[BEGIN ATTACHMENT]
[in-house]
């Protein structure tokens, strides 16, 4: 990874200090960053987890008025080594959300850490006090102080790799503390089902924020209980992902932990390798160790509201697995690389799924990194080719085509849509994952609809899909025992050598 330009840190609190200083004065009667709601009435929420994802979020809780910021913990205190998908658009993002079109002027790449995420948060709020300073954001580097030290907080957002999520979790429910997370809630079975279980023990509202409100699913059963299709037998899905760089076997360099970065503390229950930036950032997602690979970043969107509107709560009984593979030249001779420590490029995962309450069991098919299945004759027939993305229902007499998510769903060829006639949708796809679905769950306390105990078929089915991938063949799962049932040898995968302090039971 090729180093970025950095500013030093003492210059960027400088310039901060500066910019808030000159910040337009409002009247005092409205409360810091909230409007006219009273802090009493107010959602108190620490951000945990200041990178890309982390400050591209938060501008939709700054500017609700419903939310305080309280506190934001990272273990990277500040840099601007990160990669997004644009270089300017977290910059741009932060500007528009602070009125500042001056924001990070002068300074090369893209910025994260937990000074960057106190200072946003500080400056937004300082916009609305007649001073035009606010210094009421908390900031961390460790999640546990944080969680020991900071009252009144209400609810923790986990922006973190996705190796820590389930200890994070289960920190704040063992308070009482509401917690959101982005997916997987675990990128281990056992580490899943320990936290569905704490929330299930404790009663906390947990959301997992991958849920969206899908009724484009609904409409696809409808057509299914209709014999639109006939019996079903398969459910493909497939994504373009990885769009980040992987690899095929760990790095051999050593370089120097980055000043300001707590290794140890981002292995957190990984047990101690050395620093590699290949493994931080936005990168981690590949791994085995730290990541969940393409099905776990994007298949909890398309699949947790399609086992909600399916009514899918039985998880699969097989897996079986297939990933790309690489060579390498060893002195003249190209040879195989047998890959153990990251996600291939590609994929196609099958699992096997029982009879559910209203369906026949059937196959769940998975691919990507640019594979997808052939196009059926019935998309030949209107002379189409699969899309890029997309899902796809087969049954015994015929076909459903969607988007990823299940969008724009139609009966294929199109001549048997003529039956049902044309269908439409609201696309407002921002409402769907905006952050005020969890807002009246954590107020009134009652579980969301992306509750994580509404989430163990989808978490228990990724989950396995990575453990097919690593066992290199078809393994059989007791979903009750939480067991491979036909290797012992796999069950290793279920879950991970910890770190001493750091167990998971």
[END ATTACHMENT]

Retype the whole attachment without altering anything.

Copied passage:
[in-house]
């Protein structure tokens, strides 16, 4: 990874200090960053987890008025080594959300850490006090102080790799503390089902924020209980992902932990390798160790509201697995690389799924990194080719085509849509994952609809899909025992050598 330009840190609190200083004065009667709601009435929420994802979020809780910021913990205190998908658009993002079109002027790449995420948060709020300073954001580097030290907080957002999520979790429910997370809630079975279980023990509202409100699913059963299709037998899905760089076997360099970065503390229950930036950032997602690979970043969107509107709560009984593979030249001779420590490029995962309450069991098919299945004759027939993305229902007499998510769903060829006639949708796809679905769950306390105990078929089915991938063949799962049932040898995968302090039971 090729180093970025950095500013030093003492210059960027400088310039901060500066910019808030000159910040337009409002009247005092409205409360810091909230409007006219009273802090009493107010959602108190620490951000945990200041990178890309982390400050591209938060501008939709700054500017609700419903939310305080309280506190934001990272273990990277500040840099601007990160990669997004644009270089300017977290910059741009932060500007528009602070009125500042001056924001990070002068300074090369893209910025994260937990000074960057106190200072946003500080400056937004300082916009609305007649001073035009606010210094009421908390900031961390460790999640546990944080969680020991900071009252009144209400609810923790986990922006973190996705190796820590389930200890994070289960920190704040063992308070009482509401917690959101982005997916997987675990990128281990056992580490899943320990936290569905704490929330299930404790009663906390947990959301997992991958849920969206899908009724484009609904409409696809409808057509299914209709014999639109006939019996079903398969459910493909497939994504373009990885769009980040992987690899095929760990790095051999050593370089120097980055000043300001707590290794140890981002292995957190990984047990101690050395620093590699290949493994931080936005990168981690590949791994085995730290990541969940393409099905776990994007298949909890398309699949947790399609086992909600399916009514899918039985998880699969097989897996079986297939990933790309690489060579390498060893002195003249190209040879195989047998890959153990990251996600291939590609994929196609099958699992096997029982009879559910209203369906026949059937196959769940998975691919990507640019594979997808052939196009059926019935998309030949209107002379189409699969899309890029997309899902796809087969049954015994015929076909459903969607988007990823299940969008724009139609009966294929199109001549048997003529039956049902044309269908439409609201696309407002921002409402769907905006952050005020969890807002009246954590107020009134009652579980969301992306509750994580509404989430163990989808978490228990990724989950396995990575453990097919690593066992290199078809393994059989007791979903009750939480067991491979036909290797012992796999069950290793279920879950991970910890770190001493750091167990998971």